The move from sailing through the Sea of Cortez in Baja, Mexico up to the snowy peaks of Alaska seemed, at first glance, like quite the extreme shift. Although this shift in 40 degrees of latitude certainly has transformed our views and our landscapes, our lifestyle is actually remarkably similar. No, I suppose we weren’t gallivanting around on helicopters, hiking on glaciers or standing under 200’ waterfalls while in Baja, but we do have some parallel concerns from day to day.
One of the most profound experiences we felt while sailing was simply being aware of the resources we use every day. Everything that came aboard Selkie was hauled on our backs, then rowed across the sea and stowed meticulously: water, food, tools, etc. Then, all of that stuff eventually had to get back off the boat…in one form or another. Basically, resources were hard to acquire, hard to transport to our home and hard to dispose of. There is no out of sight, out of mind on a sailboat.
One of the biggest daily concerns we had, as most people on this Earth can relate to, was water. That beautiful, life sustaining elixir of life was scarce in the Sonoran desert and our wee little boat carried about 50 gallons. We regularly lasted 4 to 5 weeks between provisioning due to very regulated use and conservation (i.e. limited hygiene and a severe state of dehydration).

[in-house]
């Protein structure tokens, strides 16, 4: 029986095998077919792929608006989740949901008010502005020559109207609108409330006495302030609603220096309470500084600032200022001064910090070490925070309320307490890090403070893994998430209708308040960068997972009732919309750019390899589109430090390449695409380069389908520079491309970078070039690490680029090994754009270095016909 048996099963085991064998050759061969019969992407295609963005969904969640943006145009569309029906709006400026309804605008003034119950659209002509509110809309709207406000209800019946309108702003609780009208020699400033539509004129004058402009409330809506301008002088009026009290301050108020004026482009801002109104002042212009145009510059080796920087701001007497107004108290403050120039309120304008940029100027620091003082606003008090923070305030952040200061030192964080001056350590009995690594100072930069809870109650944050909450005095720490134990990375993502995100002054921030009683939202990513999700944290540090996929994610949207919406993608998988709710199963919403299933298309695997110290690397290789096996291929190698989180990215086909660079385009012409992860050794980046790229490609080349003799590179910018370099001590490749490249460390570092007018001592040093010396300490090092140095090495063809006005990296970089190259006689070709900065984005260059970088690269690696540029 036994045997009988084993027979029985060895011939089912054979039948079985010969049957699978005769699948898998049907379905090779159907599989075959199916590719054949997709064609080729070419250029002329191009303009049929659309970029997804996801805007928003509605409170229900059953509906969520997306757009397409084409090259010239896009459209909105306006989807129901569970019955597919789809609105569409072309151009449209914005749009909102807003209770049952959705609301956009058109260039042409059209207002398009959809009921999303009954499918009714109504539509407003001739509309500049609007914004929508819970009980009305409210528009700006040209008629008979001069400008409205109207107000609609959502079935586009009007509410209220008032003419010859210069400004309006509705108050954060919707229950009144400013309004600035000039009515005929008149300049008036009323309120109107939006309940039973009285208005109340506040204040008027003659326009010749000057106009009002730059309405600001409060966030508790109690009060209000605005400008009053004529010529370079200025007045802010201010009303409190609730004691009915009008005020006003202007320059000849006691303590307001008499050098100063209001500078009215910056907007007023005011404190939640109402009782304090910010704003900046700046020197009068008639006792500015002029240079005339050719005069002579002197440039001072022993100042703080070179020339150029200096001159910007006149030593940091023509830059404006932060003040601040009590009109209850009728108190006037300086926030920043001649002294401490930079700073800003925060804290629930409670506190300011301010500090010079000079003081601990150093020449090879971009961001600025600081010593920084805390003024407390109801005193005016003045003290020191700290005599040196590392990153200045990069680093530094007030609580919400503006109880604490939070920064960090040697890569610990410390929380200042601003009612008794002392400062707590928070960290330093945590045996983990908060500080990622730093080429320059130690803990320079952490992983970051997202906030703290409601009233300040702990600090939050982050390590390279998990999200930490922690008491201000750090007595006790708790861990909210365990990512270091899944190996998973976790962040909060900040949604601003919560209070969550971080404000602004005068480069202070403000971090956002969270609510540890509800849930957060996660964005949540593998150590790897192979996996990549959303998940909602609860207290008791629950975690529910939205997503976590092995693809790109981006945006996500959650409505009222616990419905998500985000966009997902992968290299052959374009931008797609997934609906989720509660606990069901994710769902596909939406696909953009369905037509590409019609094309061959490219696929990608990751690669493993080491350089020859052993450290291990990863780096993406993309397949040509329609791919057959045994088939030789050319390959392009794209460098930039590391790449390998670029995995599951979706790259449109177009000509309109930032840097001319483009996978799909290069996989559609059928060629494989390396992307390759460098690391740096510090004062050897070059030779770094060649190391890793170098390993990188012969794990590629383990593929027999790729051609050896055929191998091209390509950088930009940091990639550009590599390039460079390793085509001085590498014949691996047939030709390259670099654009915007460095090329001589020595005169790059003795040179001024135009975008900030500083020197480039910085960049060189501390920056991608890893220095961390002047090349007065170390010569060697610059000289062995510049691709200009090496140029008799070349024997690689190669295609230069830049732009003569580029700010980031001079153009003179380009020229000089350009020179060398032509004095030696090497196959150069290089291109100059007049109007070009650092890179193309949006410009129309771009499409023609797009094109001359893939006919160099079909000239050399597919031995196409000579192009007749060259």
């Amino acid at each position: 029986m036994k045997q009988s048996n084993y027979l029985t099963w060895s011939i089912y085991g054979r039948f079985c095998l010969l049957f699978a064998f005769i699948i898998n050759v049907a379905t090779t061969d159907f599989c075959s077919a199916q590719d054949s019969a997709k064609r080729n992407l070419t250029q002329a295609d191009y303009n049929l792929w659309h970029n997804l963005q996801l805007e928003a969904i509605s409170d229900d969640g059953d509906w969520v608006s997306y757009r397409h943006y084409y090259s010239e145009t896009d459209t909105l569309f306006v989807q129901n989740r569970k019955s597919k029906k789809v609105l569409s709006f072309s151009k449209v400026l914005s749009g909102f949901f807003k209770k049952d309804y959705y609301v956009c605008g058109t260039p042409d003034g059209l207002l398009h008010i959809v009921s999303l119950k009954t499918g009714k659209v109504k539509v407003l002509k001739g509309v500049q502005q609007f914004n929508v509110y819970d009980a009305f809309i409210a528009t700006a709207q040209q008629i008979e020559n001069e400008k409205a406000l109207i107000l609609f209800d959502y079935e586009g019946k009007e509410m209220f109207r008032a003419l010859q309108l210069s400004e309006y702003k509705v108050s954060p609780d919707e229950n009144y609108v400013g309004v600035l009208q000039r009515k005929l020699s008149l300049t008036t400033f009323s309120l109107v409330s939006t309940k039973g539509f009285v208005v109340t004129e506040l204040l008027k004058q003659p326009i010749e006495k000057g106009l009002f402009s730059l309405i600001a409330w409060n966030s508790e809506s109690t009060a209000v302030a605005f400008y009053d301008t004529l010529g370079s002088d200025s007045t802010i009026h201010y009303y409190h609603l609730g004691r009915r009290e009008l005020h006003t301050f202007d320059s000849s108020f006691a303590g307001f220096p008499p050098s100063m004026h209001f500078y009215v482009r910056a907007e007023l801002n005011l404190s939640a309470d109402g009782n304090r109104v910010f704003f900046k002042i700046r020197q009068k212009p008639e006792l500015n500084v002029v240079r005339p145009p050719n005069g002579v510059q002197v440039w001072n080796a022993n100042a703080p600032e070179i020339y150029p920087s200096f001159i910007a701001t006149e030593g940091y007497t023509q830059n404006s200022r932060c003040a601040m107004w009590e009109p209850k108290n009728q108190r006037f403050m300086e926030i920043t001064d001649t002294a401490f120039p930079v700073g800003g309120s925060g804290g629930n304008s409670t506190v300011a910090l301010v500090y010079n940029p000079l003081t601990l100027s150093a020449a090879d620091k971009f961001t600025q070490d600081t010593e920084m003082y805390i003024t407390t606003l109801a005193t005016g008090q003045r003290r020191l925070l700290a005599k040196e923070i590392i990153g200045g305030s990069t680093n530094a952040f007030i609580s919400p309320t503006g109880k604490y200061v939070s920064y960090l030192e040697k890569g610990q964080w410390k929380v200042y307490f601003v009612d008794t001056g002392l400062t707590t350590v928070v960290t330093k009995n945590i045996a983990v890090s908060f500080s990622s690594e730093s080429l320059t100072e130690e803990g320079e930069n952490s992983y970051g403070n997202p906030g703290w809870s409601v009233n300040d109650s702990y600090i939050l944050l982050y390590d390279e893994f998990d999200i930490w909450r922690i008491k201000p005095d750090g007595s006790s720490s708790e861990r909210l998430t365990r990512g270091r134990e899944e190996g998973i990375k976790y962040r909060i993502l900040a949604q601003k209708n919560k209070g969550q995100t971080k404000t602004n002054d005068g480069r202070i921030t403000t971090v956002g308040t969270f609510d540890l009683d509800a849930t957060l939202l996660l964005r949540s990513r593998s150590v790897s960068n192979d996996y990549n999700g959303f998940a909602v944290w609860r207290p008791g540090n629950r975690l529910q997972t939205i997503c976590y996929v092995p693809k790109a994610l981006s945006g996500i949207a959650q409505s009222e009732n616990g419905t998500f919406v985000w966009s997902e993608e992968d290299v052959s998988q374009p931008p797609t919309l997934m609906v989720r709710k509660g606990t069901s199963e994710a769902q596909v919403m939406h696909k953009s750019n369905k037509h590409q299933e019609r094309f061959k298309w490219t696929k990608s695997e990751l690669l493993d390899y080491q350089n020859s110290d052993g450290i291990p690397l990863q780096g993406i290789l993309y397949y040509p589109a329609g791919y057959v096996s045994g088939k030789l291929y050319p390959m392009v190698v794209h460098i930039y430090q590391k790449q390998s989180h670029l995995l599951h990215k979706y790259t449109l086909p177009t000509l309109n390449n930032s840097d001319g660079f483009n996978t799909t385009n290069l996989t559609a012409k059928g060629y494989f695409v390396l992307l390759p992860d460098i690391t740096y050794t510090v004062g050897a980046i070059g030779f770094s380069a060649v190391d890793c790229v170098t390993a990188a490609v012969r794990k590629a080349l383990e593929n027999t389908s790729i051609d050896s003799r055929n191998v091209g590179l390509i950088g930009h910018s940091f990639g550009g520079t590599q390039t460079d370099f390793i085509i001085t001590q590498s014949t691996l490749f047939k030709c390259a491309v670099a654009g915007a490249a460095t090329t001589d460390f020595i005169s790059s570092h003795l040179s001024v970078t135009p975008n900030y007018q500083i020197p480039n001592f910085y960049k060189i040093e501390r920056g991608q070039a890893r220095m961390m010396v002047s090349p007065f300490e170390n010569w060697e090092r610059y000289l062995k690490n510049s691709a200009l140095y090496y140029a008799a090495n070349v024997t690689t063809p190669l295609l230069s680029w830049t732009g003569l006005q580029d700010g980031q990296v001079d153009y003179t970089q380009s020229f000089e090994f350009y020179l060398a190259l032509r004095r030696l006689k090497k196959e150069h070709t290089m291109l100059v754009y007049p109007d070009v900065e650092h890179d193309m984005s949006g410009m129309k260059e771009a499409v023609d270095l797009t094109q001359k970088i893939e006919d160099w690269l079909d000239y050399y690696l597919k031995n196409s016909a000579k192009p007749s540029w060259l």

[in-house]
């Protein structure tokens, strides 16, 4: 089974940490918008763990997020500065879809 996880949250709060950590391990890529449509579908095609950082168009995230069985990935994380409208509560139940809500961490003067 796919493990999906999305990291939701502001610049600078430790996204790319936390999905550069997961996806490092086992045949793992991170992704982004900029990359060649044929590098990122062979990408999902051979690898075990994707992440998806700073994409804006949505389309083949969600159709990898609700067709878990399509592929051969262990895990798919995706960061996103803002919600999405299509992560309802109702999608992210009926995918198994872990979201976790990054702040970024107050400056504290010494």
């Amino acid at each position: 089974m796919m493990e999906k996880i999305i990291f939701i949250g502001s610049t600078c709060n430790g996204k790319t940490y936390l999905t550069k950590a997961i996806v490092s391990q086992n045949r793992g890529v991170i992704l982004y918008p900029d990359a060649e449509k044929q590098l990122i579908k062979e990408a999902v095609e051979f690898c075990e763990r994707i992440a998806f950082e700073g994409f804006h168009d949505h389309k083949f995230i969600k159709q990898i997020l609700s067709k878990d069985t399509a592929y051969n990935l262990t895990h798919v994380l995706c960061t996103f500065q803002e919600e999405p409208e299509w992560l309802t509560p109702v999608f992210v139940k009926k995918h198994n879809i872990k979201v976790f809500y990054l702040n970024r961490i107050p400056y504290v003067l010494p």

Here in Alaska at Tutka Bay Lodge, we have a freshwater spring on the property which is akin to a fountain of life. It is our only source of water and the lifeblood of the Lodge. This importance means that we are constantly monitoring our water system, with a complex system of tanks, pipes, valves and switches. We have a 44,000 gallon tank that we can see, and what’s in there is what we’ve got. There’s no main line back to the city that we can tap into. Once we use it up, it’s gone until next year.
Likewise, we also have to schlepp gray water in five gallon buckets up the hill, every aching muscle in our backs reminding us of the physical limitations of septic systems and the finer details of waste disposal.
We do have electricity imported in via the power lines, so that convenience is always there, but those wonderful electrons that make our coffee every morning are the most expensive electrons you can buy anywhere in the United States. So again, we are reminded of the true value of this resource and we encourage conservation as best we can.
We’ve found that we enjoy living this way, still with the conveniences of flowing water and flowing electricity, but fully aware of how wonderful and precious those things really are.